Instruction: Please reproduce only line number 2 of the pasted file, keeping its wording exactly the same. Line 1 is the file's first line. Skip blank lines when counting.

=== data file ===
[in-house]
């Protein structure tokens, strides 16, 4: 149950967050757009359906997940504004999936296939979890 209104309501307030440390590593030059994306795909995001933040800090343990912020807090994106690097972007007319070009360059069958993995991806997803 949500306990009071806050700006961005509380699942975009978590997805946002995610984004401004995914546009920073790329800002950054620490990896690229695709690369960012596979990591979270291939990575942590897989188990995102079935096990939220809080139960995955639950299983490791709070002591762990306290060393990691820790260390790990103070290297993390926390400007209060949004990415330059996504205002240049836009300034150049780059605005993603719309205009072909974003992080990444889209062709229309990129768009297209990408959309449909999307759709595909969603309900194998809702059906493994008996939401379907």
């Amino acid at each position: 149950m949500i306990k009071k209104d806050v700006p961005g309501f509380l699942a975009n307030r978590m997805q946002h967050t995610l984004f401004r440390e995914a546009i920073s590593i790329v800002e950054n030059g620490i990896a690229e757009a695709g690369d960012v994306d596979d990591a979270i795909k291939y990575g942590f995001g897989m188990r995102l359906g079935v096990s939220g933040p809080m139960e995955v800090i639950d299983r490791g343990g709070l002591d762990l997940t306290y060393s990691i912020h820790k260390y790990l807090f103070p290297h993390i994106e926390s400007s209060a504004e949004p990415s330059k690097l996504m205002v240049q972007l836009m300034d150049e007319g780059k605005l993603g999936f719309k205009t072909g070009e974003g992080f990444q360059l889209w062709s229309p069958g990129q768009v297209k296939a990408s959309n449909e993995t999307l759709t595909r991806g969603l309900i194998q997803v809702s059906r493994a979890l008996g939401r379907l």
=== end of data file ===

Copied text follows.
């Protein structure tokens, strides 16, 4: 149950967050757009359906997940504004999936296939979890 209104309501307030440390590593030059994306795909995001933040800090343990912020807090994106690097972007007319070009360059069958993995991806997803 949500306990009071806050700006961005509380699942975009978590997805946002995610984004401004995914546009920073790329800002950054620490990896690229695709690369960012596979990591979270291939990575942590897989188990995102079935096990939220809080139960995955639950299983490791709070002591762990306290060393990691820790260390790990103070290297993390926390400007209060949004990415330059996504205002240049836009300034150049780059605005993603719309205009072909974003992080990444889209062709229309990129768009297209990408959309449909999307759709595909969603309900194998809702059906493994008996939401379907």